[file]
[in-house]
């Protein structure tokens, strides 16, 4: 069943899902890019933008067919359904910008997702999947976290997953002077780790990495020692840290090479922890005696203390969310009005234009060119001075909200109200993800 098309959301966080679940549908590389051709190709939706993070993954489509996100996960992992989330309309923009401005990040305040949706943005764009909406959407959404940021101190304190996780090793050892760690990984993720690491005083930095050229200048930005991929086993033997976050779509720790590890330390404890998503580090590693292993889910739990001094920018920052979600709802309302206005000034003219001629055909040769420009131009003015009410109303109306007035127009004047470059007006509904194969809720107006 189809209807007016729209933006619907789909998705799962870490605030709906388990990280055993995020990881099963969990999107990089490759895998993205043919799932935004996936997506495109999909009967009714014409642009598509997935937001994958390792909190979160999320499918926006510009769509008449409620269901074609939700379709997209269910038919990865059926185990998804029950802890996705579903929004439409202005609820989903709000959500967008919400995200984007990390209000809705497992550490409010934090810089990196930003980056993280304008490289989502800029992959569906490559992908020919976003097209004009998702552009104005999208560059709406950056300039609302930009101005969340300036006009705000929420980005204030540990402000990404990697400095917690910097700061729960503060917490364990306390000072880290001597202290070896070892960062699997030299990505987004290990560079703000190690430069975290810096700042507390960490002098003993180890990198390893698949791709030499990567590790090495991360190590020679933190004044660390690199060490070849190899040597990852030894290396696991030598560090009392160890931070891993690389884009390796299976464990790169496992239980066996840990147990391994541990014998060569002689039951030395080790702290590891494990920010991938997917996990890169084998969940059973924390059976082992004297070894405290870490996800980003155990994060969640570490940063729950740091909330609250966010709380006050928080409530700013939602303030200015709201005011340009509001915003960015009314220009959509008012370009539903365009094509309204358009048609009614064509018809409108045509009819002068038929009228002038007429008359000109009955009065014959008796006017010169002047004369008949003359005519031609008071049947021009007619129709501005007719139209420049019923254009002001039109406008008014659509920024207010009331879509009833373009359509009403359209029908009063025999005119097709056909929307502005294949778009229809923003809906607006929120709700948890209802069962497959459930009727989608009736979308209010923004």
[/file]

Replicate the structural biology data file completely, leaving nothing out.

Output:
[in-house]
């Protein structure tokens, strides 16, 4: 069943899902890019933008067919359904910008997702999947976290997953002077780790990495020692840290090479922890005696203390969310009005234009060119001075909200109200993800 098309959301966080679940549908590389051709190709939706993070993954489509996100996960992992989330309309923009401005990040305040949706943005764009909406959407959404940021101190304190996780090793050892760690990984993720690491005083930095050229200048930005991929086993033997976050779509720790590890330390404890998503580090590693292993889910739990001094920018920052979600709802309302206005000034003219001629055909040769420009131009003015009410109303109306007035127009004047470059007006509904194969809720107006 189809209807007016729209933006619907789909998705799962870490605030709906388990990280055993995020990881099963969990999107990089490759895998993205043919799932935004996936997506495109999909009967009714014409642009598509997935937001994958390792909190979160999320499918926006510009769509008449409620269901074609939700379709997209269910038919990865059926185990998804029950802890996705579903929004439409202005609820989903709000959500967008919400995200984007990390209000809705497992550490409010934090810089990196930003980056993280304008490289989502800029992959569906490559992908020919976003097209004009998702552009104005999208560059709406950056300039609302930009101005969340300036006009705000929420980005204030540990402000990404990697400095917690910097700061729960503060917490364990306390000072880290001597202290070896070892960062699997030299990505987004290990560079703000190690430069975290810096700042507390960490002098003993180890990198390893698949791709030499990567590790090495991360190590020679933190004044660390690199060490070849190899040597990852030894290396696991030598560090009392160890931070891993690389884009390796299976464990790169496992239980066996840990147990391994541990014998060569002689039951030395080790702290590891494990920010991938997917996990890169084998969940059973924390059976082992004297070894405290870490996800980003155990994060969640570490940063729950740091909330609250966010709380006050928080409530700013939602303030200015709201005011340009509001915003960015009314220009959509008012370009539903365009094509309204358009048609009614064509018809409108045509009819002068038929009228002038007429008359000109009955009065014959008796006017010169002047004369008949003359005519031609008071049947021009007619129709501005007719139209420049019923254009002001039109406008008014659509920024207010009331879509009833373009359509009403359209029908009063025999005119097709056909929307502005294949778009229809923003809906607006929120709700948890209802069962497959459930009727989608009736979308209010923004």